SILVER SERIES: Two 1930s Joan Bennett Titles Slated for March

Two rarely seen late 30s Joan Bennett films will be making their DVD debuts this March: Vogues of 1938 (1937) and Trade Winds (1938).

Set against the background of Fifth Avenue fashion, the part-musical, part-comedy and all-romance Vogues of 1938 co-stars Warner Baxter and features Helen Vinson, Mischa Auer and Alan Mowbray.

A dramatic mystery, with a good amount of comedy and romance mixed in, Trade Winds boast a top-line cast alongside Bennett with Fredric March co-starring and Ann Sothern, Ralph Bellamy and Thomas Mitchell in support.

More on the films below.

About the Silver Series line:

Knowing so many unseen and longed-for classics sit in studio vaults and other archives collecting dust, ClassicFlix established the Silver Series line to shine the light of day on such lesser-known titles by making them available in affordable, no-frill editions.

For the first time on DVD, the romantic mystery-drama Trade Winds is now available from ClassicFlix!

Believing that caddish millionaire Thomas Bruhme, II (Sidney Blackmer) is responsible for the suicide of her sister, socialite Kay Kerrigan (Joan Bennett) fatally shoots him and is soon forced to take it on the lam. To avoid capture, she fakes her own demise and immediately makes tracks for the South Seas.

Hearing reports that Kerrigan may actually be alive, Police Commissioner Blackton (Thomas Mitchell) calls on former detective-turned P.I. Sam Wye (Fredric March), along with the watchful eye of Detective Ben Blodgett (Ralph Bellamy), to track her down—with both men assisted in the hunt by Wye's gal Friday Jean Livingstone (Ann Sothern). Anxious to collect the $100,000 bounty on Kay's head, complications soon develop for Sam when he falls head-over-heels in love with the woman he's supposed to bring to justice.

Early in her motion picture career, actress Joan Bennett was a natural blonde...but she darkened her tresses for Trade Winds (1938), as her Kay Kerrigan character is forced to disguise her appearance while on the run. Bennett loved the new look so much that she kept it for the rest of her career, playing “bad girls"" in classics like The Woman in the Window (1944) and Scarlet Street (1945).

Directed by Tay Garnett and scripted by the legendary Dorothy Parker (along with Alan Campbell and Frank R. Adams), Trade Winds is part romantic comedy and part dramatic-mystery, with its travelogue aspects courtesy of cinematographers Rudolph Maté and James B. Shacklelford, as well as Garnett’s own home movies. Featured players include Robert Elliott, Joyce Compton, Richard Tucker and Linda Winters (who later changed her name to Dorothy Comingore).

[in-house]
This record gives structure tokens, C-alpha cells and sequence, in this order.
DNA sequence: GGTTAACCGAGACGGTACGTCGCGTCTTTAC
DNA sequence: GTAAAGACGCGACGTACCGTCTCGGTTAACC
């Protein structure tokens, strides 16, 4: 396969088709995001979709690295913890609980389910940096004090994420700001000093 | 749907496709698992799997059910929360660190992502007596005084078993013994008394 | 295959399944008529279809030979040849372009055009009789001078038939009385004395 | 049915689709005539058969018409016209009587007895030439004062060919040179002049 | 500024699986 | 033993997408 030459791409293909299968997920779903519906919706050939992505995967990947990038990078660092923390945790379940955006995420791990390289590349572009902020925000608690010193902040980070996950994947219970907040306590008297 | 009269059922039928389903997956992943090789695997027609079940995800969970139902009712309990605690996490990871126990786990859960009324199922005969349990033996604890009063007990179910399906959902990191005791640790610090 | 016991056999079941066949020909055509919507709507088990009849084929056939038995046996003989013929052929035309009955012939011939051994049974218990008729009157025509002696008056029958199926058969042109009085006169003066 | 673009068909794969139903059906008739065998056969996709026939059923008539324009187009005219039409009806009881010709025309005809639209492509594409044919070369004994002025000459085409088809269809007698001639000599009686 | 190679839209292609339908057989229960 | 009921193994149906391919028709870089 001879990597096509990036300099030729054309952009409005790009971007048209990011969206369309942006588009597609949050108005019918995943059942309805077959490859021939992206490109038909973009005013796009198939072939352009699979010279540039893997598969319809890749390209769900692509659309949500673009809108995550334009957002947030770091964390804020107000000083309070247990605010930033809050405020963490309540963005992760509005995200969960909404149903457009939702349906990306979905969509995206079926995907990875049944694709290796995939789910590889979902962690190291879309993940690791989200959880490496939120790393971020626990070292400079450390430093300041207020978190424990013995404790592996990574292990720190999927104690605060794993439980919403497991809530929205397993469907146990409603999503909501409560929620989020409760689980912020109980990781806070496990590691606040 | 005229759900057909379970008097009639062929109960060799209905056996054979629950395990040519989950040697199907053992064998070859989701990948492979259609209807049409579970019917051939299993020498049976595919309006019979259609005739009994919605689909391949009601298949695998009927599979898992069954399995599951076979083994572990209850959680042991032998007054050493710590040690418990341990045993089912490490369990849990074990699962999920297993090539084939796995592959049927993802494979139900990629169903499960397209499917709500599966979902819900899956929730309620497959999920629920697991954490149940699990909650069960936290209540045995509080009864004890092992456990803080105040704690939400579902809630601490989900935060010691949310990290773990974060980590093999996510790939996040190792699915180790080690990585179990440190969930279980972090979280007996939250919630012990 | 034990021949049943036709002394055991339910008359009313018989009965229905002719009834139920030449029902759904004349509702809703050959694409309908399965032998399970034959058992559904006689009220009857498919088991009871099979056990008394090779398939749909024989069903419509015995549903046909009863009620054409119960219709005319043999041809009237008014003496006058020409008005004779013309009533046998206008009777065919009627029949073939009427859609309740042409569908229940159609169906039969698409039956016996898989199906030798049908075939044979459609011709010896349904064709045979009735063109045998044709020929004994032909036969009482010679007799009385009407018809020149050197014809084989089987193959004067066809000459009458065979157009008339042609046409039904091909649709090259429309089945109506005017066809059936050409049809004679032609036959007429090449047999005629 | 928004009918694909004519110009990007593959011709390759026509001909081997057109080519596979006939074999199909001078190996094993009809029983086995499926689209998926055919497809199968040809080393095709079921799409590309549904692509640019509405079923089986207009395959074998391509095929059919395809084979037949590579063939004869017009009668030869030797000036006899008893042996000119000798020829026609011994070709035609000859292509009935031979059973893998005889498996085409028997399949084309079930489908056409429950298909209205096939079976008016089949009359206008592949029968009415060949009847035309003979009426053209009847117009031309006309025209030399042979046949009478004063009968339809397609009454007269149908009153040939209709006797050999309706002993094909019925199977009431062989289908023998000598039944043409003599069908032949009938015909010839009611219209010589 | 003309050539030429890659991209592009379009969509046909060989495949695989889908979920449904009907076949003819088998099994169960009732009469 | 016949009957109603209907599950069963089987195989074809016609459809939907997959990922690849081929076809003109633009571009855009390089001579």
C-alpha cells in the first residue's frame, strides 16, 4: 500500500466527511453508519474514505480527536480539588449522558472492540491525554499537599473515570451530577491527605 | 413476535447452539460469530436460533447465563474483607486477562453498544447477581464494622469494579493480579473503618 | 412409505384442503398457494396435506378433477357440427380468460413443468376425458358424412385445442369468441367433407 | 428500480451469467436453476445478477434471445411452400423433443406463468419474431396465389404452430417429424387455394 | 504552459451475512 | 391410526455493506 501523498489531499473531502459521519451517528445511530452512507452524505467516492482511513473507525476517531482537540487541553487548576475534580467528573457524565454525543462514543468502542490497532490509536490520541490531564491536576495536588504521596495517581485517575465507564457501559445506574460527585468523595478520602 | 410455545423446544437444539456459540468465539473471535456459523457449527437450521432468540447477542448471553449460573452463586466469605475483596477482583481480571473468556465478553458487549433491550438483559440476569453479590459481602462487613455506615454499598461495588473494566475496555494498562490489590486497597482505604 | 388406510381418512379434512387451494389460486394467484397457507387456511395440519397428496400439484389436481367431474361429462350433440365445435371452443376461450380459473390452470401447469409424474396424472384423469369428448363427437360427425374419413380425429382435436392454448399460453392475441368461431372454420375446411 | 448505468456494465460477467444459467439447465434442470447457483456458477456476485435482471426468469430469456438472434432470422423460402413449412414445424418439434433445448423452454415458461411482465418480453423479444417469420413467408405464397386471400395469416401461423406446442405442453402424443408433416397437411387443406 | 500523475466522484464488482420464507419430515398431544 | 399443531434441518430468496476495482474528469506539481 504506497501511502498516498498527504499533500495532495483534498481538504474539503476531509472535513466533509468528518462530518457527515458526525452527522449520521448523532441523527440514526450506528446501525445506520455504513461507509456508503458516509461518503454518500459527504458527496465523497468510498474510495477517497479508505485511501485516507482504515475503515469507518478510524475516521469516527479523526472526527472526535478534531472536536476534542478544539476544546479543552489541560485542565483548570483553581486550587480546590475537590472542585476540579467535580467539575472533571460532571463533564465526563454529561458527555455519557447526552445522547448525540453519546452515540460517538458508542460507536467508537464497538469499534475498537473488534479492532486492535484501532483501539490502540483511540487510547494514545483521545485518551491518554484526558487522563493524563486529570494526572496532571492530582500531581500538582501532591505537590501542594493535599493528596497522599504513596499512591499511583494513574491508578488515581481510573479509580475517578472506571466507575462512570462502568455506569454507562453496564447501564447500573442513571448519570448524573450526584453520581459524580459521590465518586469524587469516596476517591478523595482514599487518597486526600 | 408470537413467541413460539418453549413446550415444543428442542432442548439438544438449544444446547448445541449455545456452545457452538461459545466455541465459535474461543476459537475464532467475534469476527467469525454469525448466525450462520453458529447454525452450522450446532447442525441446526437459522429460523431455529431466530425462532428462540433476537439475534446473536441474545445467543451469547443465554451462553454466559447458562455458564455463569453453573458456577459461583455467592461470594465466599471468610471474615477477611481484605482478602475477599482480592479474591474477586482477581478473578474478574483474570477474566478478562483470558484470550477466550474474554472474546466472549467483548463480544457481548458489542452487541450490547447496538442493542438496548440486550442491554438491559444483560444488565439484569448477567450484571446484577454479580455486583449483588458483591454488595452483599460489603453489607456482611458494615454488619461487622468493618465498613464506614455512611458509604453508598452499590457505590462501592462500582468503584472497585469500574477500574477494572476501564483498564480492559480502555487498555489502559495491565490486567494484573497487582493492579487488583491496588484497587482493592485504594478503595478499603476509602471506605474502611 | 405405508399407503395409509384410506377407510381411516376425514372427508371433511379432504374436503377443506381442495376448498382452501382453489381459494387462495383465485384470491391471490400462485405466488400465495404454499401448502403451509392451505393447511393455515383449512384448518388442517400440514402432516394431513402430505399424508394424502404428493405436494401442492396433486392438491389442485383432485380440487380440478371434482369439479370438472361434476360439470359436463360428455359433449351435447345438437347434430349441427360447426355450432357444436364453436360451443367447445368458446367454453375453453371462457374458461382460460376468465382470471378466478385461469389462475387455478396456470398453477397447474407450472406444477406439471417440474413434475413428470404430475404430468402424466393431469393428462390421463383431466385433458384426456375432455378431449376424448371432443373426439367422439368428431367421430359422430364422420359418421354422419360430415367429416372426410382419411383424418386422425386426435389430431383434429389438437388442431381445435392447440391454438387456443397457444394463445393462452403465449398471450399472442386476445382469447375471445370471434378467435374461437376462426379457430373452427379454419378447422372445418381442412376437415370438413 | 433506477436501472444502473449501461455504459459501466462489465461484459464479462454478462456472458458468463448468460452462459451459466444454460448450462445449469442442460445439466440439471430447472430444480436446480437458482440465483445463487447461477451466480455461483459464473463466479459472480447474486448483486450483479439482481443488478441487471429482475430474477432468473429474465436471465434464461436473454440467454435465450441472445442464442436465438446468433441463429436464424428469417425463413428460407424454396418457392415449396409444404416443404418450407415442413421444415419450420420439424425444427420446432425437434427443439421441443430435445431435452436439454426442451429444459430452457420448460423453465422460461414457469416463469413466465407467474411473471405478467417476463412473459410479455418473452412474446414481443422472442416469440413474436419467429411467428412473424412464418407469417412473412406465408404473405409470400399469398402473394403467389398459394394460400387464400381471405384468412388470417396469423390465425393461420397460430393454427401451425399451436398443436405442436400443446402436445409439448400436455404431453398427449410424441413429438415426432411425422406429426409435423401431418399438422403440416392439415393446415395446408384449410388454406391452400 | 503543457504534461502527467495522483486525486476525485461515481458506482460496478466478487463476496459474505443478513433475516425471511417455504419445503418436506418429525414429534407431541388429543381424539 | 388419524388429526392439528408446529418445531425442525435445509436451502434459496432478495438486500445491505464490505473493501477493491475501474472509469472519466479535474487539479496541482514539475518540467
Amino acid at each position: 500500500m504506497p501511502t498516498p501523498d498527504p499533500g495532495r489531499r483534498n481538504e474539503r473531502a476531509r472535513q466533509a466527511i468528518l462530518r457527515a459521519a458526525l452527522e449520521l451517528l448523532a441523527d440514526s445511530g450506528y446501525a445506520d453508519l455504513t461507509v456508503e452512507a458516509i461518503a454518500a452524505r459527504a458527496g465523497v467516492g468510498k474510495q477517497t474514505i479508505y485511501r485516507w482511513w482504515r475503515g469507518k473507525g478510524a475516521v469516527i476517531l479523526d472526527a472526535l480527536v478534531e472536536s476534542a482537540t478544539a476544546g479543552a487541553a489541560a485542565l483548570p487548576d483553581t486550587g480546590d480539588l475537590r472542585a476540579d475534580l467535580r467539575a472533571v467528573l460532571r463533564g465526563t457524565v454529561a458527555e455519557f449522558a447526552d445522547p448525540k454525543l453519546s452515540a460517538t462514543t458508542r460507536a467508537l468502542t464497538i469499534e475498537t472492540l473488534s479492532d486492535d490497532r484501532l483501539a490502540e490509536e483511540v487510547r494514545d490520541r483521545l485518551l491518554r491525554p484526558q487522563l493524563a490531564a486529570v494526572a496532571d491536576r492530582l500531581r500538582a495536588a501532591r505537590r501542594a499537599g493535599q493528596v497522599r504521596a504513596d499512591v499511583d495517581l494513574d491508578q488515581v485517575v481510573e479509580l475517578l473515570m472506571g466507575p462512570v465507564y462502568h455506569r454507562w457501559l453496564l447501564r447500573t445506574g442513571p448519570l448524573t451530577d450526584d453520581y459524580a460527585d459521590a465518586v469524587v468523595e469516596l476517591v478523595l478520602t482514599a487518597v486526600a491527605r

For the first time on home video comes an engaging Technicolor musical comedy with a romance set against the background of Fifth Avenue fashion!

Debutante Wendy Van Klettering (Joan Bennett) is being forced into a loveless marriage to wealthy Henry Morgan (Alan Mowbray) for the purpose of restoring the family’s sagging financial outlook. But on the "big day", she jilts Morgan and escapes the media mob with a little help from fashion designer George Curson (Warner Baxter).

Owner of the prestigiously stylish House of Curzon, George has "designs" of his own on Wendy and hires her to model, gambling that her "runaway bride" notoriety will give his establishment a much-needed publicity boost. Romance soon starts to blossom between George and Wendy, particularly once George's wife Mary (Helen Vinson) neglects him because she's set her sights on a stage career.

There's plenty of music and screwball fun in producer Walter Wanger's Vogues of 1938, a frothy, tuneful concoction that was nominated for two Academy Awards: Best Art Direction (Alexander Toluboff) and Best Original Song (Sammy Fain-Lew Brown's standard "That Old Feeling").

Directed by Irving Cummings from a screenplay penned by Bella and Samuel Spewack, Wanger assembled a top-notch cast for Vogues including Mischa Auer, Jerome Cowan, Alma Kruger, Marjorie Gateson, Hedda Hopper and Penny Singleton (later known to millions as "Blondie" and still being billed as "Dorothy McNulty").